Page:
Authors who identify themselves (or who are identified by others) as members of particular ethnic groups sometimes use stereotypes for all the reasons already suggested. It is almost impossible, in fact, for any author of any group to avoid using stereotypical characters to one degree or another. Indeed, Aristotle thought that such characters were mainstays of literature. A baby, for example, is often thought to behave in certain stereotypical ways that differ from stereotypical behaviors found in adults. Although Aristotle did not use this particular example, he would have felt that if a dramatist presented a baby acting like an adult, the dramatist was committing a violation of "decorum."
Until fairly recently, many of the great thinkers of the world have assumed that certain traits are widely shared by certain kinds of people. (For example, they might assume that young children are likely to be loud, boisterous, energetic, impulsive, etc. and that aged people generally display traits unlike those just mentioned.) More recently, we have come to think that stereotypes are often negative, and they certainly are if people are expected or forced to conform to them. Ethnic authors have often mocked and undercut ethnic stereotypes because those stereotypes have been used to help justify, reinforce, and perpetuate discrimination. Often, in order to call attention to the injustice of stereotypes, ethnic authors have had to show what those stereotypes are in the first place.
It does seem unusual that multi-ethnic writers would use the same stereotypes that offend various races, but as mentioned in the other posts, every culture has their own stereotypes. I also agree with another post who suggests that it is easier to create a one-dimensional stereotype than it is to construct an original, well-rounded character.
For the same reasons that any other authors choose to use stereotypes - because the use helps in the telling of their story. Use of stereotypes may make it easier to give the reader important understandings about a character's motivation or personality. Use of stereotypical characters may make writing about those characters easier and allow the author to focus more thought and energy on developing other aspects of the book.
At times multi-ethnic authors, like postcolonial authors, may use stereotypes to call attention to them. Edwidge Danticat does this when writing about Haiti. In Farming of Bones, some key or pivotal characters were drawn as stereotypes in order to make their situations lamentable and render the stereotypes unthinkable or even absurd.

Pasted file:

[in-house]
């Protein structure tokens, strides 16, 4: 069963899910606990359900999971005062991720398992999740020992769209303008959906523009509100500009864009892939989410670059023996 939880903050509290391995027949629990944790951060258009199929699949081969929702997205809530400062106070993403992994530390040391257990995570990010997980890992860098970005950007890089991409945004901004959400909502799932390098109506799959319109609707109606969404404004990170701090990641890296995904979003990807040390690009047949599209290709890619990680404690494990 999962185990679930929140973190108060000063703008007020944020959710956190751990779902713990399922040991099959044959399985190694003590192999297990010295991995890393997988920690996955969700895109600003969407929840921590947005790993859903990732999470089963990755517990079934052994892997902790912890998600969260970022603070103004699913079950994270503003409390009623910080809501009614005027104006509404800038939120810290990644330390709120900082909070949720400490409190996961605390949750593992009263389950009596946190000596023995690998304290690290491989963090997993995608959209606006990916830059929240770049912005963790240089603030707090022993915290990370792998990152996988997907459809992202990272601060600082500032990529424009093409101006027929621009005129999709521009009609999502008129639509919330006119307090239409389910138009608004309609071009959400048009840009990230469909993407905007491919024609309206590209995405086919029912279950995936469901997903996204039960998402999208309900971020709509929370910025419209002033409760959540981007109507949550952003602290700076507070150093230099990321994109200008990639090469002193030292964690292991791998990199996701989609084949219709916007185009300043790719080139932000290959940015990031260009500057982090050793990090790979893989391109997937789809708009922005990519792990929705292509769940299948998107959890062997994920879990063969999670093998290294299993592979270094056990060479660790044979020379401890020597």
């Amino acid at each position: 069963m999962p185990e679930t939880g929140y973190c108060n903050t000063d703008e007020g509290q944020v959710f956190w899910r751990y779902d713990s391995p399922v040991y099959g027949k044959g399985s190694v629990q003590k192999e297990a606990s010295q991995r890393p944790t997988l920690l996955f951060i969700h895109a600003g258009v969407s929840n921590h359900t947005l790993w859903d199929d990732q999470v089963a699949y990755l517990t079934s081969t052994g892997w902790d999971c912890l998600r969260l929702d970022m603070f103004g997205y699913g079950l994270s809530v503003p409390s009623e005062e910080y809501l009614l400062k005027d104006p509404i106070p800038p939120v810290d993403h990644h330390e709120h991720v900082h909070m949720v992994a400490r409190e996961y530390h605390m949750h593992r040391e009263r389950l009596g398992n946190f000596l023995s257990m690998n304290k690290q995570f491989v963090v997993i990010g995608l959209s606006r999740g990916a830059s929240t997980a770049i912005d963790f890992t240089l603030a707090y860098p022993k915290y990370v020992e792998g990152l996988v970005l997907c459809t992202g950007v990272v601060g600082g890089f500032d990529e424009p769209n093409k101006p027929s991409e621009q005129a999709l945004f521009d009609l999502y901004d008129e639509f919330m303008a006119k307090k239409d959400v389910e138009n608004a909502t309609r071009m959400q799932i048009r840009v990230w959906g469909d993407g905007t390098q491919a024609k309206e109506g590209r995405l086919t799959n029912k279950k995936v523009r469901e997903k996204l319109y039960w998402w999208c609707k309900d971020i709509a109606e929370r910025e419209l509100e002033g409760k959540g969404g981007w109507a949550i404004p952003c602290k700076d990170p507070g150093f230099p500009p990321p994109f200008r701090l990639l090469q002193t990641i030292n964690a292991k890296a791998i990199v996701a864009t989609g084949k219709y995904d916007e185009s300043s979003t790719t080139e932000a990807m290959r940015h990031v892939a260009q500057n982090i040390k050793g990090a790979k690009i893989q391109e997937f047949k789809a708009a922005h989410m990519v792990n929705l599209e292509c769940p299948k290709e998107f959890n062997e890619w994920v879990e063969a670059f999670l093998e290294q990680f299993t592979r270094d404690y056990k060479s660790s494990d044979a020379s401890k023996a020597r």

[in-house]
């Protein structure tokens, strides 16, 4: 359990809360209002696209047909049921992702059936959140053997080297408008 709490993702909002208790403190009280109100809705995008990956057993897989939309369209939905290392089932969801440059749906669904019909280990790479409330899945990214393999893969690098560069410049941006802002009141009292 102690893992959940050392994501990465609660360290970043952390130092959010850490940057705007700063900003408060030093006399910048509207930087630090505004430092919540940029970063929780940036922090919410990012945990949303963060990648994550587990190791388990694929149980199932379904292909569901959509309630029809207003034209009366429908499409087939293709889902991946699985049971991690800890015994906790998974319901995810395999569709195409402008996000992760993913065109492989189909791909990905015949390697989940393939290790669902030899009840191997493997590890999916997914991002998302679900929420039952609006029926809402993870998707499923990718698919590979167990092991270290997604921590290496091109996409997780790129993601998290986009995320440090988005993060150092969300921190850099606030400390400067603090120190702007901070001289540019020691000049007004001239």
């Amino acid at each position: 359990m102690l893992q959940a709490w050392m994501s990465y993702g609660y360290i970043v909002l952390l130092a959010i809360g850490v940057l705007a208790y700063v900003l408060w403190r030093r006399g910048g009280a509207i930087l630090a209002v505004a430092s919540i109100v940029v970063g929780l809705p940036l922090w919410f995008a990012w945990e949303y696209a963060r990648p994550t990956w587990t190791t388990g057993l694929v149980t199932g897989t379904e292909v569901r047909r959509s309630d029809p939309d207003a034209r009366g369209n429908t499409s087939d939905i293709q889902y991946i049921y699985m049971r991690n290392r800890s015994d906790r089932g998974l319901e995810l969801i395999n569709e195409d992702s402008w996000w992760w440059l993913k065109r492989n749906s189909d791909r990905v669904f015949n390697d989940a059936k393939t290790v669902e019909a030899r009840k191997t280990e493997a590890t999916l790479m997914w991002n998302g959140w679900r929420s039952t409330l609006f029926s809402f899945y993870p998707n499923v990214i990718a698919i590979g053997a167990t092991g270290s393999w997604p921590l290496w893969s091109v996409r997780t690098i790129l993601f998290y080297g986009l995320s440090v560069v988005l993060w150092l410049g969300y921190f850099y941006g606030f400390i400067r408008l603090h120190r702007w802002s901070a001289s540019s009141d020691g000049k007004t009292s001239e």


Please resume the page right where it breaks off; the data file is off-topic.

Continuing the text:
I agree with other editors in thinking that such authors use stereotypes not by accident but for a specific purpose. It may be to satirise such stereotypes, or to question them, making them problematic and pointing towards the limitations of the usage of such stereotypes. The important thing you need to do is to identify stereotypes and then analyse them, asking these kind of questions.
It is a little easier to explore stereotypes, artistically or otherwise, within ones own ethnic group or gender. African-American authors using the "N word", for example, is very different than someone who is not an African-American. It robs the word, and the stereotypes that accompany it, of their racist power.
I also think that some authors find it liberating to talk of those stereotypes that even people of their own ethnicity tend to find some truth in.
I may sound a little negative here, but I think authors (multi ethnic or other) use stereotypes because it's easier than drawing characters with complex motivations and personalities.
We can judge a certain segment of soceity much easier if we can paint them entirely bad or entirely good...or pigeon-hole them into a certain stereotype.
There could be a few reasons, but one that comes to mind for me is that stereotypes are universal (every culture has the mother figure, the hero, the villain, the brainy type, the coward, the gossip, etc.) and the use of the stereotype may help to further understanding of a character. It could serve, also, to refute the validity of the stereotype in a particular instance. Either way, authors do things for a reason, so when you encounter the use of a stereotype, seek to find the reason why you think the author has done it.